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>> Friday, February 07, 2003

I've just added a new feature to this page. If you're interested in receiving an email whenever I do an update, enter your address in the little box on the top left of this page, right under "Archive". You'll get an e-mail asking you to confirm you joined the list (by clicking on a link on the e-mail text) and then you're in.

I promise not to share the e-mail addresses of people who join the list with anyone, and to use them only for update information.

Remember I'm going on vacation for three weeks, starting next Tuesday, and I probably won't be updating much (if at all) during that period. If you want, you can join the Notify thingie to know when I get back and then e-mail me to get you off the list when I return.

Thank you Marina for the idea and the technical help!

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Wicked Widow, by Amanda Quick

Yesterday I read Wicked Widow, by Amanda Quick. I've had it in my TBR shelf for ages, because I wasn't crazy about her previous 3 books (Affair, With This Ring and I Thee Wed). It seemed to me her best books were the first 12 (the four trios with one-word titles, starting with "S", "R", "D" and "M"), so I wasn't in a hurry to read Wicked Widow.

Madeline Deveridge is aware of the whispers behind her back, the rumors that she dispatched her husband to the next world and concealed her crime. But she has a far more pressing problem than her reputation as the Wicked Widow. It's impossible to believe that her late husband is haunting her and her aunt, but something odd is happening, and Madeline doesn't dare take chances. Summoning the brilliant, reclusive Artemas Hunt, secret owner of London's favorite pleasure pavilions and master of arcane talents, she blackmails him into providing help.

As soon as the bargain is struck, Artemas and Madeline find their arrangement complicated by searing desire, and the frightening recognition that the ghost poses a very real danger. Now they must plunge into a world of intrigue and ancient mysteries, where a calculating killer--and a tantalizing passion--will not be denied.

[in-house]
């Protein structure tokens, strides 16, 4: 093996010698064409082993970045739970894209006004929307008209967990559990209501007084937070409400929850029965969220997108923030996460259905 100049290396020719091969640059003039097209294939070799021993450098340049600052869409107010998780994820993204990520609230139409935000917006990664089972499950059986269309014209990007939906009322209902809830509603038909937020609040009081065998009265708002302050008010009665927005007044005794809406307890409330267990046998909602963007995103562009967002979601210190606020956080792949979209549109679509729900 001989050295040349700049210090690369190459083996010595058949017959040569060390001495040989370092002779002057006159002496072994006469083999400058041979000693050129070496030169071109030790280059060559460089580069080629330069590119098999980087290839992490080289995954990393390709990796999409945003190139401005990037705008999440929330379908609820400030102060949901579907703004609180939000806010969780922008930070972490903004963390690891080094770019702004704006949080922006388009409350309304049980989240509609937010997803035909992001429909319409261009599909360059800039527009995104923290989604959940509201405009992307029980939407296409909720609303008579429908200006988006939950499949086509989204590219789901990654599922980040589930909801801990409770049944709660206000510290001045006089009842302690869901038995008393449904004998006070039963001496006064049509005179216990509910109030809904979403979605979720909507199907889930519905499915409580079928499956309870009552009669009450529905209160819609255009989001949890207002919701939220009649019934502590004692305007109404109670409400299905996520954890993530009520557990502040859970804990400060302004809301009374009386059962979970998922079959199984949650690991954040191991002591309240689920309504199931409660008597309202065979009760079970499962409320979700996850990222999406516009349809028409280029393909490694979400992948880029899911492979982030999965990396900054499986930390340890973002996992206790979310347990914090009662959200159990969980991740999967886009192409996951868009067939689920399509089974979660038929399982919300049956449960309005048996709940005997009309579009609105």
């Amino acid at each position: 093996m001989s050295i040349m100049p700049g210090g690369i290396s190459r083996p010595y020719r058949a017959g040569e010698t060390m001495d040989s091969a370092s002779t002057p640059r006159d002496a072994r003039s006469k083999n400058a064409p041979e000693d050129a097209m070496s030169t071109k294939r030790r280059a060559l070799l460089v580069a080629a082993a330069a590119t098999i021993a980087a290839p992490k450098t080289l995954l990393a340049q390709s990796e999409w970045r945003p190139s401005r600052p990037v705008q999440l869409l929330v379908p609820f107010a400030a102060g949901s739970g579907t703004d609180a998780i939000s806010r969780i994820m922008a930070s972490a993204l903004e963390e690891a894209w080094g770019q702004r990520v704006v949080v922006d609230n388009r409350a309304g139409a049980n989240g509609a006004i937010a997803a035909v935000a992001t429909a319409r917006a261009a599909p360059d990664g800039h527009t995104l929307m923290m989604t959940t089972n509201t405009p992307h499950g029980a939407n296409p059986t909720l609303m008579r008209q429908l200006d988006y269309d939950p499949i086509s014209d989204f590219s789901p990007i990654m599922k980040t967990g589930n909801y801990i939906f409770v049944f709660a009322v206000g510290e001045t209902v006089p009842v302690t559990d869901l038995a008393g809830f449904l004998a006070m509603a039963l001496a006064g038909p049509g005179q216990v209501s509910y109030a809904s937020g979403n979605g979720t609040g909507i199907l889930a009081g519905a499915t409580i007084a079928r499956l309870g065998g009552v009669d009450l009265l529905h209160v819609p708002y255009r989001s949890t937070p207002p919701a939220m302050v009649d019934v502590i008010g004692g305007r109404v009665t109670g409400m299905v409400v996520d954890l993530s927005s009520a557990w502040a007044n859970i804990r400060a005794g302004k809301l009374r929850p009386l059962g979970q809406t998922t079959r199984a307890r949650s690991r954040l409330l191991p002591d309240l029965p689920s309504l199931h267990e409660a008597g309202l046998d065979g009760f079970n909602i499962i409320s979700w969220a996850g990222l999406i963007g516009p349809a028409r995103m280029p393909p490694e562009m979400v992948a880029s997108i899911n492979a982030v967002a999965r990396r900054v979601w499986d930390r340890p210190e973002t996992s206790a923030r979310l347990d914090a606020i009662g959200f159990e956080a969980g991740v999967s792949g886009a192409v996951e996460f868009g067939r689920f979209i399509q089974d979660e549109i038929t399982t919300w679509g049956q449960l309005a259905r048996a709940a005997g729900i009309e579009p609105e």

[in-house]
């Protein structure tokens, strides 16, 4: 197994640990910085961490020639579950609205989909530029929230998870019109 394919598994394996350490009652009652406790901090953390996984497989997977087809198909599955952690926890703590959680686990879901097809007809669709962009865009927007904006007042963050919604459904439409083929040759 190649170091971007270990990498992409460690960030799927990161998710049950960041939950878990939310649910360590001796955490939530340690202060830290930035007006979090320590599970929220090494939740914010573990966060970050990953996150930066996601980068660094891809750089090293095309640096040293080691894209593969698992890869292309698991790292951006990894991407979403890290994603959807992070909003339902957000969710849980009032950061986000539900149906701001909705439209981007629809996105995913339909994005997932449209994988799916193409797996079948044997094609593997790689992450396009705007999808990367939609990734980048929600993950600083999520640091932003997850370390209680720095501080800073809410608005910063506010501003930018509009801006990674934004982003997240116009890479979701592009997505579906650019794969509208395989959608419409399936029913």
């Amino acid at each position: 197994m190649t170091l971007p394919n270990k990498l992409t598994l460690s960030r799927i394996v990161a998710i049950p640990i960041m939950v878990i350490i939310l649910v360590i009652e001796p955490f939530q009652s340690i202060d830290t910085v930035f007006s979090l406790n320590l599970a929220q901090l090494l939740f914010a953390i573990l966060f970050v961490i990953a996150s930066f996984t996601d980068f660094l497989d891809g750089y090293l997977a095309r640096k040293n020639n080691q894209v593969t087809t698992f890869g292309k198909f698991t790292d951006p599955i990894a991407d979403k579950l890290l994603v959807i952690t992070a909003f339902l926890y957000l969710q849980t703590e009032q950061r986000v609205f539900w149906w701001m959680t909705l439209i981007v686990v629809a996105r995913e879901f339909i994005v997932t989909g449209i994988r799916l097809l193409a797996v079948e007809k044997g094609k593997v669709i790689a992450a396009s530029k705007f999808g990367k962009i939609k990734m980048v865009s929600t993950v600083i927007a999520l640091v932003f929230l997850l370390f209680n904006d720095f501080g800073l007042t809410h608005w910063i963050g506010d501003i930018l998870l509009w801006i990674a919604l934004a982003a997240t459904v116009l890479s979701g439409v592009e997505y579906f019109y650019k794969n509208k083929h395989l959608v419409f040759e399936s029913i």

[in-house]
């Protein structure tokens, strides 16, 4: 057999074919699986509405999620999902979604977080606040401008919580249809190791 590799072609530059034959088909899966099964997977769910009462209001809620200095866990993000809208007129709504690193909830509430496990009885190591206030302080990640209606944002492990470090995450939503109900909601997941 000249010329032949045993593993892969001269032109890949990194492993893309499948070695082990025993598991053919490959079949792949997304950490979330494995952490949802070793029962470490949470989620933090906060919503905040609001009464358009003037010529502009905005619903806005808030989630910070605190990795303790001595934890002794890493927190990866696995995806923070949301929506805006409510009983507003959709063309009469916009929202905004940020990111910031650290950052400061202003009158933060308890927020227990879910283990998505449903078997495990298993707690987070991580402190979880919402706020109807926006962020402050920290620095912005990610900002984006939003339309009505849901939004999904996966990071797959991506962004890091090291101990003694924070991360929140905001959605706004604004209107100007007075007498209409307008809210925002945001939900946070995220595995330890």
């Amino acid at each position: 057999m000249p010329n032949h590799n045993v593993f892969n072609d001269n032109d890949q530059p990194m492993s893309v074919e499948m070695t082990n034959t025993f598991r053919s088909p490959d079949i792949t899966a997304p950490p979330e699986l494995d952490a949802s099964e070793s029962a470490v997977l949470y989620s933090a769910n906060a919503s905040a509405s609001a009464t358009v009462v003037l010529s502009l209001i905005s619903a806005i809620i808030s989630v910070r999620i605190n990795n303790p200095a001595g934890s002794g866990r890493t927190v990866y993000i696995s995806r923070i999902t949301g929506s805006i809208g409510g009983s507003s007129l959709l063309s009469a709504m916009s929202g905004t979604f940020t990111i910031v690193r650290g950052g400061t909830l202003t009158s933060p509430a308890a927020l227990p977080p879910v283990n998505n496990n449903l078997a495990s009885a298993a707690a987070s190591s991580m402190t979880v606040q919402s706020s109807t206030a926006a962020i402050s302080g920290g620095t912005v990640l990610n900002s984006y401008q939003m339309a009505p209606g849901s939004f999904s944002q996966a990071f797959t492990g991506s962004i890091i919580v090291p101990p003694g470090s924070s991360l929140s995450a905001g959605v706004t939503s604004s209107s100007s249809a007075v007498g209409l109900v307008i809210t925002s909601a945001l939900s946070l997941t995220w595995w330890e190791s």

I enjoyed this one, yes, but I'd rate it only a B-, a good grade, but low for her. The same elements I enjoy in her other books are here, but the problem is the suspense is more emphasized and the romance less. The characterization also suffered, IMO. I didn't know too much about Madeline's and Artemis' motivations when I finished the book, whereas I always did in previous Quicks.

I really liked some details. Some people might feel Artemis having spent 5 years plotting to avenge his former lover is a turn-off, but I thought well of him for it. Very often, the hero's behaviour towards his mistress (even the fact that he has one) is less than heroic, IMO. Artemis cared for her and is willing to go to some lengths for her.

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Moving Target, by Elizabeth Lowell

>> Thursday, February 06, 2003

Yesterday I finished Elizabeth Lowell's Moving Target. This is a pretty recent Lowell, from 2001, and it's Romantic Suspense.

"When you read this, I'll be dead...." These are the troubling words Serena Charters's grandmother has written on a note accompanying four pages of a centuries-old illuminated manuscript delivered after the old woman's passing. That the strange inheritance has considerable worth seems obvious -- but what Serena doesn't realize is how many secrets it hides...and how many lives it has already cost.

Seeking answers, she turns for professional help to Rarities Unlimited, and specifically to Erik North, a reclusive manuscript appraiser with a passion for the past, its people, and its treasures. But Erik's careful examination of the vellum pages and the agonized jottings of a medieval scribe is raising perplexing questions -- about the true importance of Serena's legacy, the possible location of the remainder of the lost manuscript...and the senseless murder of an eccentric old woman in the blistering beat of California's Mojave Desert.

Suddenly, without warning, Serena and Erik find themselves thrust into the center of a lethal firestorm that rages between two worlds...between a past long dead yet living on in an ancient text and a contemporary landscape fraught with peril and terror. Now there is no one they dare trust except each other as they make their way across the concrete and neon deserts of Palm Springs and Los Angeles, getting closer by the minute to a shocking revelation about what really is at stake and how far a killer will go to possess a vanished treasure. In the blink of an eye, Serena Charters and Erik North have become targets of an unseen and determined stalker. And their only hope of survival is to keep moving....